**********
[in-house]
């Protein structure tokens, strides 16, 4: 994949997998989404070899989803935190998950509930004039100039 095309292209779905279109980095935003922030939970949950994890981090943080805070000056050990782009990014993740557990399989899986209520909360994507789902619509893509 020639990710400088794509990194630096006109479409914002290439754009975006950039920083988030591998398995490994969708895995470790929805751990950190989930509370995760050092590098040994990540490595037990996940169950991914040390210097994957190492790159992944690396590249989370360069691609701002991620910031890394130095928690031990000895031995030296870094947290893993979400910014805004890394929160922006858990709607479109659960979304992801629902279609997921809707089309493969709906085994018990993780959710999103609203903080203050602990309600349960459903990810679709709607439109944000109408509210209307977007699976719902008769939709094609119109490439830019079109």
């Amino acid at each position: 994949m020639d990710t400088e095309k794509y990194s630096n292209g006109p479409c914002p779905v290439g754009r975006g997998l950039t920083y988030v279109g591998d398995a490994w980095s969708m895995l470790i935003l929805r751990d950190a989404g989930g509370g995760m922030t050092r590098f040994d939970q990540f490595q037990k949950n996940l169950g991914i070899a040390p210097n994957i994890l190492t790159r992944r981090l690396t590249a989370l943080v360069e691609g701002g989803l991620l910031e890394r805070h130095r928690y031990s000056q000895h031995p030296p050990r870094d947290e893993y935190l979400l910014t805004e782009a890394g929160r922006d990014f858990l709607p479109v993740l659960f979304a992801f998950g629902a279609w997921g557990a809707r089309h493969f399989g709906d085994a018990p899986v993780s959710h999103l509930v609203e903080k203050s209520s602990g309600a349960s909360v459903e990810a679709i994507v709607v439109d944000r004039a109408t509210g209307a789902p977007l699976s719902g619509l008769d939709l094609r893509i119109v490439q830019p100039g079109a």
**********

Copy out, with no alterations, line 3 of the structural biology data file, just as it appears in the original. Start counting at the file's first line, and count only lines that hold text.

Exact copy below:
């Amino acid at each position: 994949m020639d990710t400088e095309k794509y990194s630096n292209g006109p479409c914002p779905v290439g754009r975006g997998l950039t920083y988030v279109g591998d398995a490994w980095s969708m895995l470790i935003l929805r751990d950190a989404g989930g509370g995760m922030t050092r590098f040994d939970q990540f490595q037990k949950n996940l169950g991914i070899a040390p210097n994957i994890l190492t790159r992944r981090l690396t590249a989370l943080v360069e691609g701002g989803l991620l910031e890394r805070h130095r928690y031990s000056q000895h031995p030296p050990r870094d947290e893993y935190l979400l910014t805004e782009a890394g929160r922006d990014f858990l709607p479109v993740l659960f979304a992801f998950g629902a279609w997921g557990a809707r089309h493969f399989g709906d085994a018990p899986v993780s959710h999103l509930v609203e903080k203050s209520s602990g309600a349960s909360v459903e990810a679709i994507v709607v439109d944000r004039a109408t509210g209307a789902p977007l699976s719902g619509l008769d939709l094609r893509i119109v490439q830019p100039g079109a």